14th December 2020
The UK’s exit from the European Union, known as Brexit, will inevitably cause disruption and change to the status quo – whether it’s logistics, travel or commerce. The current negotiations might cause problems and disruptions for your logistics – especially if you do not have the necessary guidance around customs services and rules around tariffs. If you are transporting goods in and out of the UK, the current negotiations can have a big impact for the trade of your products.
In the last few weeks, a lot of negotiations have taken place - and it seems like the negotiations are coming to an end. Boris Johnson, Prime Minister of the UK, and Ursula von der Leyen, European Commission President, laid out on Sunday, 13th December, both parties are willing “to go the extra mile” at this point (1). However, there are still topics unresolved and implications for businesses are unclear.
So, what happens next?
The transition period will end on December 31st, and the UK will then leave the EU's Single Market and Customs Union. Trading for businesses will change, but to what extent, we don't know yet. If there is a deal, the only change would be if tariffs and customs duties will be applicable or not. There would be a customs border from this date, deal or no deal, and all border procedures and formalities (including the need for customs declarations) would be obligatory.
In a no-deal scenario, the customs duties become an extra cost in addition to the border formalities and non-tariff barriers that will be demanded from January 1st. These border formalities include customs declarations, safety and security declarations and a range of other documentation, often referred to as 'paperwork'. The latter will be introduced regardless of a deal or no deal.
Tips to ensure a smooth custom clearance
We talked to our Brexit expert, Lars Karlsson, Managing Director and Senior Advisor at KGH Global Consulting, A Maersk Company, on what a no-deal scenario would mean for your business. Together with him we have developed this simple checklist to help you to manage the potential challenges ahead:
Thoroughly map and audit your supply chains – specifically lead times.
Audit international contracts – specifically agency and distribution agreements and liability for damages and penalties.
Review internal skills and understanding for dealing with documentation relating to import and export.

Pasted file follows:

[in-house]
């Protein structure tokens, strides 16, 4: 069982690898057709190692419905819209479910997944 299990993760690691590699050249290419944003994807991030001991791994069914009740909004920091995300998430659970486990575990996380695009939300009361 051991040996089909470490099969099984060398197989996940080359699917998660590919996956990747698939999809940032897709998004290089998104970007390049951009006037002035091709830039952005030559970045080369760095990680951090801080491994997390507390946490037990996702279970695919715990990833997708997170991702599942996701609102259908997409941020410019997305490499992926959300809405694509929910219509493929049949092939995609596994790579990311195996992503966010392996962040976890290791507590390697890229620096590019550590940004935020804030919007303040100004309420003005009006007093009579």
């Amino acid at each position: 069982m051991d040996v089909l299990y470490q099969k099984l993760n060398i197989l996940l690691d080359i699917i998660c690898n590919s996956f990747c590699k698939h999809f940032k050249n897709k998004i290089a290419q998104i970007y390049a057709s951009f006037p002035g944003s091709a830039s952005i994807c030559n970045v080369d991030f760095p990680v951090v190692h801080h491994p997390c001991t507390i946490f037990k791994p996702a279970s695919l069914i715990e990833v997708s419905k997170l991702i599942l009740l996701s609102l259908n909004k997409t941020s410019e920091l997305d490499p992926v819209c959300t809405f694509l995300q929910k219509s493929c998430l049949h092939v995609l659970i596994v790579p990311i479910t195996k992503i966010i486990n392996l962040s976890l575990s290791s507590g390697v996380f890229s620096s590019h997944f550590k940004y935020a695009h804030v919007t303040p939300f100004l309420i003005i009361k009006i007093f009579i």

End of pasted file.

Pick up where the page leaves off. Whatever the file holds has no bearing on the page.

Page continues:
Review and update International Certifications, if needed.
Make sure your carriers are Brexit ready – discuss with them their Brexit understanding and plans.
Identify and prioritise key business interruption risks.
Develop a 'live' contingency plan and regular update programme.
Also, as a business, you need to ensure you are providing all this information as of January 1st when trading with the UK:
Economic Operator Registration and Identification (EORI) number
Country of Origen
Reason for Export/Import
Flexibility in logistics options is crucial to managing the flow of goods
Uncertainty makes demand volatile and supply chains more complex. We are already experiencing long queues of trucks to cross the border between the UK and France, as some companies are rushing to stock up goods before the new regulations enter into force. A no-deal before the end of the transition period means that there will be tariffs on both sides. From the 1st of January, mandatory border controls, additional security checks and extra paperwork will likely result in more border delays and continental trucking congestion. A high level of flexibility in logistics options is therefore crucial to manage the flow of materials and goods to minimise risks for business interruptions along supply chains.
We have, as customs and border experts, helped many companies to get ready for Brexit. Any advice for all companies is not only to plan for day one – but also prepare a backup-plan on how to get extra capacity and expert advice if needed. The customs expert and intermediary industry are close to reaching its full capacity for day one, and when as much as 70% all companies involved still have not prepared at all, it is essential to secure your need as soon as possible. Make a plan for all of 2021, secure support and help for Q2-4 already now. Companies also need to look at the entire supply chain and value chain, making sure that your service providers, partners and clients have done their preparations.Lars KarlssonManaging Director and Senior Advisor at KGH Global Consulting
This is how Twill and its partners help to keep your supply chain stable during Brexit
Being supercharged by industry leader, Maersk, we aren't just moving your sea freight; we can also connect you with experts to discuss any of the queries you might have related to Brexit to help you minimise any potential friction and disruption in your supply chain. This goes from a range of Brexit related services from Brexit Go|NoGO Analysis-Support, to customs operational set-ups, duty optimisation, customs compliance models, IT systems support and tools, customs education/training. Additonally, we have also set up a special guide for your small or medium-sized business.